The nose swelling is still an issue, but improving. My gut is also settling, although attributing that to the tooth is complicated by the fact we also increased my Thyroxine dose at about the same time as having the tooth extracted.

Upsettingly, due to my drop in activity over this time, Garmin has kindly reassessed my Fitness Age – and not in a positive direction! I am not above admitting that at my age and with my medical conditions, I was quite proud of the fact my Fitness Age was younger than my chronological age. My objective now is to pace back up to where I was!

The bottom line here is teeth are SUCH a vital component of our health. Yes, those of us with chronic conditions are likely more susceptible to complications due to our underlying conditions and/or our medications. Even so, healthy people are also at risk. My personal situation is complicated by the pain sensor thing: clearly if I’d had a toothache earlier and reported that, I might have avoided much of what ensued!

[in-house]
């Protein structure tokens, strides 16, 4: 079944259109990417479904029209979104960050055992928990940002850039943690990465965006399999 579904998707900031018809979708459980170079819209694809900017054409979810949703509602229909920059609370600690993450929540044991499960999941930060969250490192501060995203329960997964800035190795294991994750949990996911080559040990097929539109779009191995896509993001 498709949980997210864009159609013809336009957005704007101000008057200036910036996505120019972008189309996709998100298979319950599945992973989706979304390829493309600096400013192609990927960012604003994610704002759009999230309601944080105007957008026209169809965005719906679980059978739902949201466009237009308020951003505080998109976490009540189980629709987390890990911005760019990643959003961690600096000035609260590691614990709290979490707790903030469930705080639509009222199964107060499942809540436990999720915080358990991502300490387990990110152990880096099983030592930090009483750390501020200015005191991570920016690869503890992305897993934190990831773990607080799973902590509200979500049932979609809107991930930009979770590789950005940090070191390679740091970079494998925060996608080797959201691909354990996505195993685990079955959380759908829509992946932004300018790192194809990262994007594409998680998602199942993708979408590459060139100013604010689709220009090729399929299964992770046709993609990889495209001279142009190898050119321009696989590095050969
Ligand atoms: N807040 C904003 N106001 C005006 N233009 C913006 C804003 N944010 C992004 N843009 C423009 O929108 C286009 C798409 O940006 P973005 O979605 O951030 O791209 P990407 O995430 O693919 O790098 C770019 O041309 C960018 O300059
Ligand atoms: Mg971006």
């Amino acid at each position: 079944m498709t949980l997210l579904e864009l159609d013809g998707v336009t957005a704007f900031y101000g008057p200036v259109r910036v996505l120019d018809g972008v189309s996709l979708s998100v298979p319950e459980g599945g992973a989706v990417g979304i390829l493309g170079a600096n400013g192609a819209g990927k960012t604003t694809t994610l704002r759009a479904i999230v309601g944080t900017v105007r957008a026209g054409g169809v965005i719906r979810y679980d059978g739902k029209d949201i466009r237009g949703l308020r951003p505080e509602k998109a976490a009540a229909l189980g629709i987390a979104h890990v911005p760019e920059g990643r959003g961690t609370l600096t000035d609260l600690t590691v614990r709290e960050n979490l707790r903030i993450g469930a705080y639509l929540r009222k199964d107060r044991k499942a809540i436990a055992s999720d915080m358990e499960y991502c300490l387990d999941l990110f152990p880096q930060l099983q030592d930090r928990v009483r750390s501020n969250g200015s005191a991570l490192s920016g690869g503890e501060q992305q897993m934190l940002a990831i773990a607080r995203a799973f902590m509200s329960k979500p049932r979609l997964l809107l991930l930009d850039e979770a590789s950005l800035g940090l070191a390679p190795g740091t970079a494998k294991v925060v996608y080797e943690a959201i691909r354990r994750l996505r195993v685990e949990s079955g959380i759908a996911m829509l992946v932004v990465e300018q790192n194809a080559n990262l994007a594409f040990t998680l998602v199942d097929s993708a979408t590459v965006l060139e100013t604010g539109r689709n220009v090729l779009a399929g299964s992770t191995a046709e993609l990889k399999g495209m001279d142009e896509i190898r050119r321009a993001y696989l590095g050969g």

It has certainly been an interesting experience!

Published by

Robyn Dunphy

I offer exercise guidance to those with chronic medical conditions where exercise is beneficial.

2 thoughts on “Let’s Talk About Teeth

    1. I wasn’t considered a suitable candidate for implants as I’ve suffered one loss in my upper jaws and the risk of upsetting my sinuses was too high. Also implants require manual dexterity to care for them properly and with an arthritic condition it was considered a bit risky. I do remember my dentist, years ago, stressing how important teeth are our overall health. “In other countries people die from teeth, even here sometimes”, he said.

      Liked by 1 person